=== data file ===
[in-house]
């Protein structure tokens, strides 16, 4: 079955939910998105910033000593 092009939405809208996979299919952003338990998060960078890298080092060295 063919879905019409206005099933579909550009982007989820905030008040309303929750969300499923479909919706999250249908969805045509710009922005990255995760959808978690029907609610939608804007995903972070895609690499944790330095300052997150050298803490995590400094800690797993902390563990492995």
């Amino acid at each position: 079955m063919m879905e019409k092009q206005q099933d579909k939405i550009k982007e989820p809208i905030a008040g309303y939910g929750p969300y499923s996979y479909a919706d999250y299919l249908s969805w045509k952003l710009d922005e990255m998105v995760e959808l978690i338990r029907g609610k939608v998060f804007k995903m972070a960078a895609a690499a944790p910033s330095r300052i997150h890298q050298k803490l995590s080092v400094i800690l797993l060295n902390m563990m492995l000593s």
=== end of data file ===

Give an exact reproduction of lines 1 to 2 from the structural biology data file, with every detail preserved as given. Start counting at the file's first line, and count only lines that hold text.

[in-house]
């Protein structure tokens, strides 16, 4: 079955939910998105910033000593 092009939405809208996979299919952003338990998060960078890298080092060295 063919879905019409206005099933579909550009982007989820905030008040309303929750969300499923479909919706999250249908969805045509710009922005990255995760959808978690029907609610939608804007995903972070895609690499944790330095300052997150050298803490995590400094800690797993902390563990492995």